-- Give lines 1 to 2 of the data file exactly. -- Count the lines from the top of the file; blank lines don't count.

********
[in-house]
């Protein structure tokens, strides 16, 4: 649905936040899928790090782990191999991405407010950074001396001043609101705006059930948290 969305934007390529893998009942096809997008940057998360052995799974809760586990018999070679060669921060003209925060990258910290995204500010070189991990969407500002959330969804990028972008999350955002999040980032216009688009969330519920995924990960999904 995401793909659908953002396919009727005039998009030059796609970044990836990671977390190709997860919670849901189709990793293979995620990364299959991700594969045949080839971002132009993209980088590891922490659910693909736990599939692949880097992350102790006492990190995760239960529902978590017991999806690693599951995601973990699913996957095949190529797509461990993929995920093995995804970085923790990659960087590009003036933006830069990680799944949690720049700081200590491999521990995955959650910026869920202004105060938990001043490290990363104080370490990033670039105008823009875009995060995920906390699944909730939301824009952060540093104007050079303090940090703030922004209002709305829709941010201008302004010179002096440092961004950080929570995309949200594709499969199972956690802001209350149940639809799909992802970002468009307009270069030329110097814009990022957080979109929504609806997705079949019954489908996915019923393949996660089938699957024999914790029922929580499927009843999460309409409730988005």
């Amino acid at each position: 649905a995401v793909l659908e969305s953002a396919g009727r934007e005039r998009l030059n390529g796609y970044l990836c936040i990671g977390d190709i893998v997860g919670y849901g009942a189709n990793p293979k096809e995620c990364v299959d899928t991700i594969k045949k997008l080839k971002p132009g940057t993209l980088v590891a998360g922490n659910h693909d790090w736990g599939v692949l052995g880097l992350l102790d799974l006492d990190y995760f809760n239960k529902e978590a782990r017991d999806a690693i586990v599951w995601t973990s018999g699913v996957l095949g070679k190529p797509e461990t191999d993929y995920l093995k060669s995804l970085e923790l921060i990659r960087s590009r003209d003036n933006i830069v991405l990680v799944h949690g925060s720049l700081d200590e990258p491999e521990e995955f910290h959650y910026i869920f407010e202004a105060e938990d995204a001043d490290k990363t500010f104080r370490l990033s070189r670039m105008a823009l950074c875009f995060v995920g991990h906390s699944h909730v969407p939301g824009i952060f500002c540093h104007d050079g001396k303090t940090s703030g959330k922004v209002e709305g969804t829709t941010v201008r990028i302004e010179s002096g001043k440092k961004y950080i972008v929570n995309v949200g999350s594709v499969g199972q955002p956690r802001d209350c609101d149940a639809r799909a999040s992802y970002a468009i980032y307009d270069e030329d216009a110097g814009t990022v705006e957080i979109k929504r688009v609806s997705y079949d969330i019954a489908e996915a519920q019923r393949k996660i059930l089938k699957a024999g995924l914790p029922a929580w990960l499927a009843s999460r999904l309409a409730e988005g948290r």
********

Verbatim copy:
[in-house]
């Protein structure tokens, strides 16, 4: 649905936040899928790090782990191999991405407010950074001396001043609101705006059930948290 969305934007390529893998009942096809997008940057998360052995799974809760586990018999070679060669921060003209925060990258910290995204500010070189991990969407500002959330969804990028972008999350955002999040980032216009688009969330519920995924990960999904 995401793909659908953002396919009727005039998009030059796609970044990836990671977390190709997860919670849901189709990793293979995620990364299959991700594969045949080839971002132009993209980088590891922490659910693909736990599939692949880097992350102790006492990190995760239960529902978590017991999806690693599951995601973990699913996957095949190529797509461990993929995920093995995804970085923790990659960087590009003036933006830069990680799944949690720049700081200590491999521990995955959650910026869920202004105060938990001043490290990363104080370490990033670039105008823009875009995060995920906390699944909730939301824009952060540093104007050079303090940090703030922004209002709305829709941010201008302004010179002096440092961004950080929570995309949200594709499969199972956690802001209350149940639809799909992802970002468009307009270069030329110097814009990022957080979109929504609806997705079949019954489908996915019923393949996660089938699957024999914790029922929580499927009843999460309409409730988005």